What Are Skin Substitutes?
Skin substitutes are a group of biologic, synthetic, or biosynthetic materials designed to provide temporary or permanent coverage of skin wounds. The aim of skin substitutes is to replicate the properties of organic, cellular skin. They’re an important addition in the management of acute or chronic wounds and are often utilized to cover defects that occur following burns and injuries or for reconstruction.
Each version of a skin substitute has its own set of advantages and pitfalls. As wound healing is unique to the individual, the use of skin substitutes must be highly personalized, with the choice depending on the type of wound (chronic, acute), its etiology (trauma, inflammation), and the skin component (epidermis, dermis, both) that requires replacement.
What Do Skin Substitutes Assist With?
Skin substitutes, as they are a heterogeneous group of materials, ideally have the function of the skin or the potential for autologous regenerative healing when applied to a wound. The most common chronic wounds (where skin substitutes are deemed necessary) are venous leg ulcers (VLU) and diabetic foot ulcers (DFU) along with pressure ulcers, which compromise a majority of nonhealing wounds amongst the U.S. aging population. While the pathophysiology of ulcer development varies between the chronic wound types, the commonality is noted once the ulcers develop. Once the ulcer develops and does not heal, the chronic wound takes on its own characteristics and growth factors are often deficient and unavailable. However, alternatives such as skin substitutes are designed as tissue-engineered biological dressings designed to mitigate the look and feel of chronic wounds, Apligraf® being a strong competitor within this market.
Analysis of Apligraf:
Apligraf® (Organogenesis), is an advanced, tissue-engineered composite skin equivalent consisting of bovine type collagen matrix culture with allogeneic male neonatal fibroblasts and keratinocytes that resemble the structure of human skin. Apligraf®, the bi-layered bioengineered skin substitute, was the first FDA-approved engineered skin designed to promote the healing of ulcers that failed standard wound care. Although its exact mechanism of action is not known, it is understood to produce cytokines and growth factors similarly to healthy adult human skin. Apligraf® provides both the cells and matrix for non-healing wounds.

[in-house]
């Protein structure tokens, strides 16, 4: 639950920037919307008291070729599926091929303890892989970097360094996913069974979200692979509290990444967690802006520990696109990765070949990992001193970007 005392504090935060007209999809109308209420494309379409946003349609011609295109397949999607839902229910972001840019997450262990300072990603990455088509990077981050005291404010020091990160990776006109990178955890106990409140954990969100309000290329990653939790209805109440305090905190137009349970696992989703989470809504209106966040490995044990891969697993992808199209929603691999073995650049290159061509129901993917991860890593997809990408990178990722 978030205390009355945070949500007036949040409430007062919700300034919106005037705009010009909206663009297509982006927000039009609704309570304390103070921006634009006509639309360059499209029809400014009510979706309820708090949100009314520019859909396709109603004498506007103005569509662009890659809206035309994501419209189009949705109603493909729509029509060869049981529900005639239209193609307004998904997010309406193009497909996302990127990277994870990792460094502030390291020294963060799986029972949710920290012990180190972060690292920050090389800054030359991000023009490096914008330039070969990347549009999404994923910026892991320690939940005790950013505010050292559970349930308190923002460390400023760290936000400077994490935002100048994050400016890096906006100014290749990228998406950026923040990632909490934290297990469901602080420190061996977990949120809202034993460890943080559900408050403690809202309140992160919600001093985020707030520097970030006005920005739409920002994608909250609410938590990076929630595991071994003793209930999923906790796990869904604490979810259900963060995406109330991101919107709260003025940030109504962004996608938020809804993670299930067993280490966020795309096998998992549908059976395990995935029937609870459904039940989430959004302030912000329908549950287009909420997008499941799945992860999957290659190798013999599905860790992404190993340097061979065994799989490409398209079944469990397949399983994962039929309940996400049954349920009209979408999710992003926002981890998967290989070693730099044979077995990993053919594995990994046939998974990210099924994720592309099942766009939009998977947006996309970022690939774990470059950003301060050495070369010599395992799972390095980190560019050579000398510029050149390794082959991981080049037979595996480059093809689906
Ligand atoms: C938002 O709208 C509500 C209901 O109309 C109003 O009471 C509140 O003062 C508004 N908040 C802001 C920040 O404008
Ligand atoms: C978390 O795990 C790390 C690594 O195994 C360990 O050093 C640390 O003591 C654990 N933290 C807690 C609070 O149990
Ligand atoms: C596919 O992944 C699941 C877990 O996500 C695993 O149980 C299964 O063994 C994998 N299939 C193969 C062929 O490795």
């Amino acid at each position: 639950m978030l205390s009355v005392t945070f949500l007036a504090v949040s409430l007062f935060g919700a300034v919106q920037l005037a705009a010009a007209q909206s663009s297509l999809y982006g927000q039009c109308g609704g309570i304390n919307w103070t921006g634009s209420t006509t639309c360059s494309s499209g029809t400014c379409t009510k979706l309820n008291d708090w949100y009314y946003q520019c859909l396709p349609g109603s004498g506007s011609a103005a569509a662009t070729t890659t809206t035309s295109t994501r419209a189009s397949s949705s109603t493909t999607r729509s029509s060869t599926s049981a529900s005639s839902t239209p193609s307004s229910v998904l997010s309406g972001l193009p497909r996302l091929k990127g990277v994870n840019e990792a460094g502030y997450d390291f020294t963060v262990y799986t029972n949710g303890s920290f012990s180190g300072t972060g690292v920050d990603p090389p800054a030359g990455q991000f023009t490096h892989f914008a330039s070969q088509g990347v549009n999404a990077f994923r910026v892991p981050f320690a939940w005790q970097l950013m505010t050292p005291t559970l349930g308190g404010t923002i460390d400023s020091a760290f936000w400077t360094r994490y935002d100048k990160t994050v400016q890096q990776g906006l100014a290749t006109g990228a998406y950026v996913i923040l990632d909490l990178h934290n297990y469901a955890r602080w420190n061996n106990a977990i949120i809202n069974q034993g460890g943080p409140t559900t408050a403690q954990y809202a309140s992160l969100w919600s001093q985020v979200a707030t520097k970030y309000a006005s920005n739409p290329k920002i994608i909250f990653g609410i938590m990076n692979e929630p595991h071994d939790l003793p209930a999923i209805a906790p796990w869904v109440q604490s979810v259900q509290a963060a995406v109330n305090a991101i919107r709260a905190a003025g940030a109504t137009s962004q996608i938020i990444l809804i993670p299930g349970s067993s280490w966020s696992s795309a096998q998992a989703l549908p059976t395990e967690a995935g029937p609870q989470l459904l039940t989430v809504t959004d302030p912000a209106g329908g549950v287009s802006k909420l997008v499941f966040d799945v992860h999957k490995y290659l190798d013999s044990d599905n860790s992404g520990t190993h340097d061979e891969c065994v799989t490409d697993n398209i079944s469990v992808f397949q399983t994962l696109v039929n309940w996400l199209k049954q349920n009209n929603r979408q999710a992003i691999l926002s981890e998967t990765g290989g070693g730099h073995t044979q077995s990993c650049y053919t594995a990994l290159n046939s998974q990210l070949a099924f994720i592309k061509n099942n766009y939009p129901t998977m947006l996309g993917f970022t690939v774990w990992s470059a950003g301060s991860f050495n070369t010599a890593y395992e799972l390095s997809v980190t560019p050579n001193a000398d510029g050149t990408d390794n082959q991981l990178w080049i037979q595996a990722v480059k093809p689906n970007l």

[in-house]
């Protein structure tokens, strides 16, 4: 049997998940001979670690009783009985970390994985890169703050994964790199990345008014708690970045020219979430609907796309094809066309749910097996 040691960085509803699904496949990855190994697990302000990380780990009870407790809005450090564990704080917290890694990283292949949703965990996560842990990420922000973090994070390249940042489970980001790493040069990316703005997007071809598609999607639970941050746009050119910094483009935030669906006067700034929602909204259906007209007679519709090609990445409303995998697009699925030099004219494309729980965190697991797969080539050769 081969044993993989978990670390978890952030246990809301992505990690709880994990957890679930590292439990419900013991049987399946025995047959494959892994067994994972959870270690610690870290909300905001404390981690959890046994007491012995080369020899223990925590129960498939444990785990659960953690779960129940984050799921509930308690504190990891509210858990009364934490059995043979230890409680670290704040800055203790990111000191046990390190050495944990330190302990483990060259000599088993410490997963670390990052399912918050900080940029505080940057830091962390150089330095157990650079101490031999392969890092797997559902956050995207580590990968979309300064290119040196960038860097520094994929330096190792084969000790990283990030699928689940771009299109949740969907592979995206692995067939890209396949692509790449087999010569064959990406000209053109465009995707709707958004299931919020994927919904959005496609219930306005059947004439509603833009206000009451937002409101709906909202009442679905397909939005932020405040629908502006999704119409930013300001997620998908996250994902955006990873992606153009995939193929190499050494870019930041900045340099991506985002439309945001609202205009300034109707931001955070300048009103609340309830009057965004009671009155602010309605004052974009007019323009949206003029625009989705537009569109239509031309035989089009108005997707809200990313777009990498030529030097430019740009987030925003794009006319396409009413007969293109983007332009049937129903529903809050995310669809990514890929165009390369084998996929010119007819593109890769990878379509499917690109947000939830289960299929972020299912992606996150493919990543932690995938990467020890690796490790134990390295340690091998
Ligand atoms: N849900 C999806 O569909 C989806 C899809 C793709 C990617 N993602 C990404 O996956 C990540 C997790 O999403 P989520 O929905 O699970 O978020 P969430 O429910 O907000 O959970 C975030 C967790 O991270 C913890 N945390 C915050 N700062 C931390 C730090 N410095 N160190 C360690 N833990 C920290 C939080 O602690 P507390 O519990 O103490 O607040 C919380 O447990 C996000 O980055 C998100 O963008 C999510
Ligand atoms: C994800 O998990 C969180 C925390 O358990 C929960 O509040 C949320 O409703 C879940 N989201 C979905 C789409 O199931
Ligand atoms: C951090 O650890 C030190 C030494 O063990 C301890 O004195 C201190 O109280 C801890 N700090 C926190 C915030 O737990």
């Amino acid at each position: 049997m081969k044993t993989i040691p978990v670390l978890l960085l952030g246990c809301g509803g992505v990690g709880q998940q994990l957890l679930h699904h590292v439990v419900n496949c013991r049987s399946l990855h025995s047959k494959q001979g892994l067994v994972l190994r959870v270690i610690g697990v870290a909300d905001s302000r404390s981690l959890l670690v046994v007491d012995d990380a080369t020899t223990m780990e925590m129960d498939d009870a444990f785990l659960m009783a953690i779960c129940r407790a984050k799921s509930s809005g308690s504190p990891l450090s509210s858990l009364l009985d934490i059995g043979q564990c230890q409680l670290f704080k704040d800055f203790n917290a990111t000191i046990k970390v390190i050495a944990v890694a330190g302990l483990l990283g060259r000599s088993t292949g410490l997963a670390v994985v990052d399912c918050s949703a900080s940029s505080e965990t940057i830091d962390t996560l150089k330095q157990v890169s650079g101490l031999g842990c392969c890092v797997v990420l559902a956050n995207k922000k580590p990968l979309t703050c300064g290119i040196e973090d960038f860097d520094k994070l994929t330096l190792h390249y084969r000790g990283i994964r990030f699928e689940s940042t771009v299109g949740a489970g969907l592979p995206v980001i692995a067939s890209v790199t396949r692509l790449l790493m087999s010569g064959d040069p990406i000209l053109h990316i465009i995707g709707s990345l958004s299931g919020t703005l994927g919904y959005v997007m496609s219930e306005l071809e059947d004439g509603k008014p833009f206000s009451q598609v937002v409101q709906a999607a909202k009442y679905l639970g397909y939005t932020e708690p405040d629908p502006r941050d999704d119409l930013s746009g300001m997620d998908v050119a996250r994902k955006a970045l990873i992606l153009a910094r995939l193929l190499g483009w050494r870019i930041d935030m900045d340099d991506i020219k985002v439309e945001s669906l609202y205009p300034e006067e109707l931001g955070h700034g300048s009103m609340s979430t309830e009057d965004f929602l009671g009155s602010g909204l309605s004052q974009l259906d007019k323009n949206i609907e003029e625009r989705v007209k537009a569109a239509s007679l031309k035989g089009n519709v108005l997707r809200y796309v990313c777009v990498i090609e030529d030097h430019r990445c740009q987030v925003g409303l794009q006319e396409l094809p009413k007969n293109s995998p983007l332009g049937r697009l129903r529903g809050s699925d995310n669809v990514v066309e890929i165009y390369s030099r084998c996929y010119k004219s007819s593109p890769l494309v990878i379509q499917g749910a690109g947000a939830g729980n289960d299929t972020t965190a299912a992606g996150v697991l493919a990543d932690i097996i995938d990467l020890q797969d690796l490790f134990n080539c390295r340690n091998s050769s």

Timeline of FDA Approval:
The U.S. Food and Drug Administration (FDA) initially approved Apligraf® in 1998 to treat venous ulcers that have not responded to conventional therapy. In 2000, Apligraf® received approval for the treatment of diabetic foot ulcers, and the skin substitute is now considered the top-tier treatment of chronic venous leg ulcers and diabetic foot ulcers.
Further Market Analysis:
Overall, the total U.S. market for wound care is growing at a rate of 4.6% and is projected to reach $15 billion by 2025. With an increase in product innovation throughout the wound and tissue management market, companies are working to create products that are easier for physicians to use, fight infection, and take less time for wound closure. Apligraf® has proven itself to be a valuable treatment of chronic nonhealing venous leg ulcers and diabetic foot ulcers, as both conditions affect a large part of the U.S. aging population and has established its product as an asset to physician treatment of wounds.
For more information on the U.S. Wound Care Market, including unit sales, average selling prices, market drivers and limiters, competitive market share analysis, and more, follow the link below to receive a free research summary of this report. In addition, we offer our complete Global Wound Care Market report series which includes the analysis of the wound care market in 70 countries and 7 regions.